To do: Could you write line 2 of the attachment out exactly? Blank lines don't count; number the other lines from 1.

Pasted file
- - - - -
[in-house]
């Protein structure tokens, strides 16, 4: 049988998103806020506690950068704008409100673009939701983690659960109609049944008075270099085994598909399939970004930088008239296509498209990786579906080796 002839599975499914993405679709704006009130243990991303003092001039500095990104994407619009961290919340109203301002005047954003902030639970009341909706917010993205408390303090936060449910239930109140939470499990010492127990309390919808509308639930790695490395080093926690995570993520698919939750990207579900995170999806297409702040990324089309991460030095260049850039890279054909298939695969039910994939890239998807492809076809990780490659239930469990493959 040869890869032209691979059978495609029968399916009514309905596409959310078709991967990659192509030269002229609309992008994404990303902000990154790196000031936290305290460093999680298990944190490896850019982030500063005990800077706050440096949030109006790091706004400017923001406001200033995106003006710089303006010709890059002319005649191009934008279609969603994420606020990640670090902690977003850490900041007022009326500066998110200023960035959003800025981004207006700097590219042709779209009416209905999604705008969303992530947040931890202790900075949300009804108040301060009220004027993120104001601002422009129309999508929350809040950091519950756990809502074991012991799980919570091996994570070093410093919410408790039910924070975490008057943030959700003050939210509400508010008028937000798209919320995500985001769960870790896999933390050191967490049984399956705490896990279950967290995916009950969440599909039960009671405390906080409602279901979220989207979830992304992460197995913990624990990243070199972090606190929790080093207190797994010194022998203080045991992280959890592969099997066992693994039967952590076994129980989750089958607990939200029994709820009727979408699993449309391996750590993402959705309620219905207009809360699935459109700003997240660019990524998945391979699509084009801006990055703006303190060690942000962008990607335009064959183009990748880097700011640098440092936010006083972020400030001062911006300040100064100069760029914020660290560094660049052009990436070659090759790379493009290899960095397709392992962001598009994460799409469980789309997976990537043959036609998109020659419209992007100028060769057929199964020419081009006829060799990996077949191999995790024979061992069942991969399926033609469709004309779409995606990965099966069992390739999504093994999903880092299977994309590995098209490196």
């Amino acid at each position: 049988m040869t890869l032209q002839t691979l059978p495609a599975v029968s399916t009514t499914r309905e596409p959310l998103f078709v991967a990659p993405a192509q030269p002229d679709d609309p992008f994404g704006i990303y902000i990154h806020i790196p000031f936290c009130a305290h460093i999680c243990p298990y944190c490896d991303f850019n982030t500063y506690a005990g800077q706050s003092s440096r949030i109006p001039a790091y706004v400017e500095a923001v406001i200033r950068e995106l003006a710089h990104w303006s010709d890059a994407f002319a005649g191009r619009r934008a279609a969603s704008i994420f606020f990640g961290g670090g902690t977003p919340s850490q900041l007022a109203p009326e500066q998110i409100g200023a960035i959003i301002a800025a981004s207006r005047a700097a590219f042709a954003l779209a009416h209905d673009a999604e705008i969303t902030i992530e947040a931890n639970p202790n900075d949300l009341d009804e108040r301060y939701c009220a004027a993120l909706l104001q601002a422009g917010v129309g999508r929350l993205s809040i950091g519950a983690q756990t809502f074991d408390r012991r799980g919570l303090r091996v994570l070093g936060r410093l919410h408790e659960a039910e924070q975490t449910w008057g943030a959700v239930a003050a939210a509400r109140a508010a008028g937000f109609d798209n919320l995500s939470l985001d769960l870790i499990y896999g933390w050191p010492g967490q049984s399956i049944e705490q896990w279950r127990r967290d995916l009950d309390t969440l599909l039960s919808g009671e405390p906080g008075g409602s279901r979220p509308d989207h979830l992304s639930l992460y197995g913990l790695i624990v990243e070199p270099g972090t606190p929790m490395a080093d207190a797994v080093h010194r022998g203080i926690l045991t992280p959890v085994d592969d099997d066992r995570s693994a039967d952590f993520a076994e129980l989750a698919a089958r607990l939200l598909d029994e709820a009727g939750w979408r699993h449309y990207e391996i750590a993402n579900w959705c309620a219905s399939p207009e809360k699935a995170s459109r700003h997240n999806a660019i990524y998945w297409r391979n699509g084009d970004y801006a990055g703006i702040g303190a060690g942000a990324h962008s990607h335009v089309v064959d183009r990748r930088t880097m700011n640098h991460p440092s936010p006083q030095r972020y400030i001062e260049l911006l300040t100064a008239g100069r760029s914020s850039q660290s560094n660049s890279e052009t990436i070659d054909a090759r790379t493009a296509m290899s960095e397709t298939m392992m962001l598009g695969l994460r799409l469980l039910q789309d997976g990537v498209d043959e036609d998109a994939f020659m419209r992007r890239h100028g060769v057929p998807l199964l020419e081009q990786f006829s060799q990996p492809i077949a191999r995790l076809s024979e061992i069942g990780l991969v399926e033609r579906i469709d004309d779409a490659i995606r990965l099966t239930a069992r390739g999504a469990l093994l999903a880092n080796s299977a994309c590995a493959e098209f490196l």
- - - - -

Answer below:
């Protein structure tokens, strides 16, 4: 049988998103806020506690950068704008409100673009939701983690659960109609049944008075270099085994598909399939970004930088008239296509498209990786579906080796 002839599975499914993405679709704006009130243990991303003092001039500095990104994407619009961290919340109203301002005047954003902030639970009341909706917010993205408390303090936060449910239930109140939470499990010492127990309390919808509308639930790695490395080093926690995570993520698919939750990207579900995170999806297409702040990324089309991460030095260049850039890279054909298939695969039910994939890239998807492809076809990780490659239930469990493959 040869890869032209691979059978495609029968399916009514309905596409959310078709991967990659192509030269002229609309992008994404990303902000990154790196000031936290305290460093999680298990944190490896850019982030500063005990800077706050440096949030109006790091706004400017923001406001200033995106003006710089303006010709890059002319005649191009934008279609969603994420606020990640670090902690977003850490900041007022009326500066998110200023960035959003800025981004207006700097590219042709779209009416209905999604705008969303992530947040931890202790900075949300009804108040301060009220004027993120104001601002422009129309999508929350809040950091519950756990809502074991012991799980919570091996994570070093410093919410408790039910924070975490008057943030959700003050939210509400508010008028937000798209919320995500985001769960870790896999933390050191967490049984399956705490896990279950967290995916009950969440599909039960009671405390906080409602279901979220989207979830992304992460197995913990624990990243070199972090606190929790080093207190797994010194022998203080045991992280959890592969099997066992693994039967952590076994129980989750089958607990939200029994709820009727979408699993449309391996750590993402959705309620219905207009809360699935459109700003997240660019990524998945391979699509084009801006990055703006303190060690942000962008990607335009064959183009990748880097700011640098440092936010006083972020400030001062911006300040100064100069760029914020660290560094660049052009990436070659090759790379493009290899960095397709392992962001598009994460799409469980789309997976990537043959036609998109020659419209992007100028060769057929199964020419081009006829060799990996077949191999995790024979061992069942991969399926033609469709004309779409995606990965099966069992390739999504093994999903880092299977994309590995098209490196």